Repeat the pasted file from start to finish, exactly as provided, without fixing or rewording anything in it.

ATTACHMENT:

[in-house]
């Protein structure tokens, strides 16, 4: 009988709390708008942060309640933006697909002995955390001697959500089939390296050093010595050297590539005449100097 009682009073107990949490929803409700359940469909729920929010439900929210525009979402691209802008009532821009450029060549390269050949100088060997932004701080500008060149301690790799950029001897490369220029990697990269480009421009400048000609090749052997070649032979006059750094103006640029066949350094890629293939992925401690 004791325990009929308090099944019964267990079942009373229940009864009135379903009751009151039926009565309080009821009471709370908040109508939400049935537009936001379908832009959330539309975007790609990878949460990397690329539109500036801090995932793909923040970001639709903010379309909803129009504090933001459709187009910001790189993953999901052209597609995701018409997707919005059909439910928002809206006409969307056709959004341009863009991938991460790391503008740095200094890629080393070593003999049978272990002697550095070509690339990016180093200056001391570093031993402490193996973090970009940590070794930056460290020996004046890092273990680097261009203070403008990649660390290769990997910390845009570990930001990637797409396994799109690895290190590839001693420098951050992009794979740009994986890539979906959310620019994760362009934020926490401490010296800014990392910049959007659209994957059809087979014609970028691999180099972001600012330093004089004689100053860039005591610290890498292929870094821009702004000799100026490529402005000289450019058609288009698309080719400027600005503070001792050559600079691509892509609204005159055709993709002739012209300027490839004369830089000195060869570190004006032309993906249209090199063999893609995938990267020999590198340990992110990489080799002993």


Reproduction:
[in-house]
């Protein structure tokens, strides 16, 4: 009988709390708008942060309640933006697909002995955390001697959500089939390296050093010595050297590539005449100097 009682009073107990949490929803409700359940469909729920929010439900929210525009979402691209802008009532821009450029060549390269050949100088060997932004701080500008060149301690790799950029001897490369220029990697990269480009421009400048000609090749052997070649032979006059750094103006640029066949350094890629293939992925401690 004791325990009929308090099944019964267990079942009373229940009864009135379903009751009151039926009565309080009821009471709370908040109508939400049935537009936001379908832009959330539309975007790609990878949460990397690329539109500036801090995932793909923040970001639709903010379309909803129009504090933001459709187009910001790189993953999901052209597609995701018409997707919005059909439910928002809206006409969307056709959004341009863009991938991460790391503008740095200094890629080393070593003999049978272990002697550095070509690339990016180093200056001391570093031993402490193996973090970009940590070794930056460290020996004046890092273990680097261009203070403008990649660390290769990997910390845009570990930001990637797409396994799109690895290190590839001693420098951050992009794979740009994986890539979906959310620019994760362009934020926490401490010296800014990392910049959007659209994957059809087979014609970028691999180099972001600012330093004089004689100053860039005591610290890498292929870094821009702004000799100026490529402005000289450019058609288009698309080719400027600005503070001792050559600079691509892509609204005159055709993709002739012209300027490839004369830089000195060869570190004006032309993906249209090199063999893609995938990267020999590198340990992110990489080799002993």